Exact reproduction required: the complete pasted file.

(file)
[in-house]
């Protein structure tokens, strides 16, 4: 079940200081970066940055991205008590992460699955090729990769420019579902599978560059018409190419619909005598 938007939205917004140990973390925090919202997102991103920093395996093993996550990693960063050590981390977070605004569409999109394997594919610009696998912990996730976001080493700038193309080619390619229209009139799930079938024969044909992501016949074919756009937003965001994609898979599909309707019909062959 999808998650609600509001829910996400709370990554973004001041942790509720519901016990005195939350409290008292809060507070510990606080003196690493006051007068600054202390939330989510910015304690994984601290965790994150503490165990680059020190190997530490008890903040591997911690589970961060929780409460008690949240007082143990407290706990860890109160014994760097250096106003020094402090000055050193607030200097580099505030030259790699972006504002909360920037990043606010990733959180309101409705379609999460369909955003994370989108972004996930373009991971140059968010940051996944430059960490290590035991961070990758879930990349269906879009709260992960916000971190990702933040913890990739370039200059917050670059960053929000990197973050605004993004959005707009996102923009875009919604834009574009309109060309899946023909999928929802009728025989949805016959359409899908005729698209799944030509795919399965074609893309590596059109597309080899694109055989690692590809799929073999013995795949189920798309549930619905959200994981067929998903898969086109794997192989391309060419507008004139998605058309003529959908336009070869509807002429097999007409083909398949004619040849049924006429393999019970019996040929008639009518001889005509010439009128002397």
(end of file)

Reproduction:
[in-house]
């Protein structure tokens, strides 16, 4: 079940200081970066940055991205008590992460699955090729990769420019579902599978560059018409190419619909005598 938007939205917004140990973390925090919202997102991103920093395996093993996550990693960063050590981390977070605004569409999109394997594919610009696998912990996730976001080493700038193309080619390619229209009139799930079938024969044909992501016949074919756009937003965001994609898979599909309707019909062959 999808998650609600509001829910996400709370990554973004001041942790509720519901016990005195939350409290008292809060507070510990606080003196690493006051007068600054202390939330989510910015304690994984601290965790994150503490165990680059020190190997530490008890903040591997911690589970961060929780409460008690949240007082143990407290706990860890109160014994760097250096106003020094402090000055050193607030200097580099505030030259790699972006504002909360920037990043606010990733959180309101409705379609999460369909955003994370989108972004996930373009991971140059968010940051996944430059960490290590035991961070990758879930990349269906879009709260992960916000971190990702933040913890990739370039200059917050670059960053929000990197973050605004993004959005707009996102923009875009919604834009574009309109060309899946023909999928929802009728025989949805016959359409899908005729698209799944030509795919399965074609893309590596059109597309080899694109055989690692590809799929073999013995795949189920798309549930619905959200994981067929998903898969086109794997192989391309060419507008004139998605058309003529959908336009070869509807002429097999007409083909398949004619040849049924006429393999019970019996040929008639009518001889005509010439009128002397």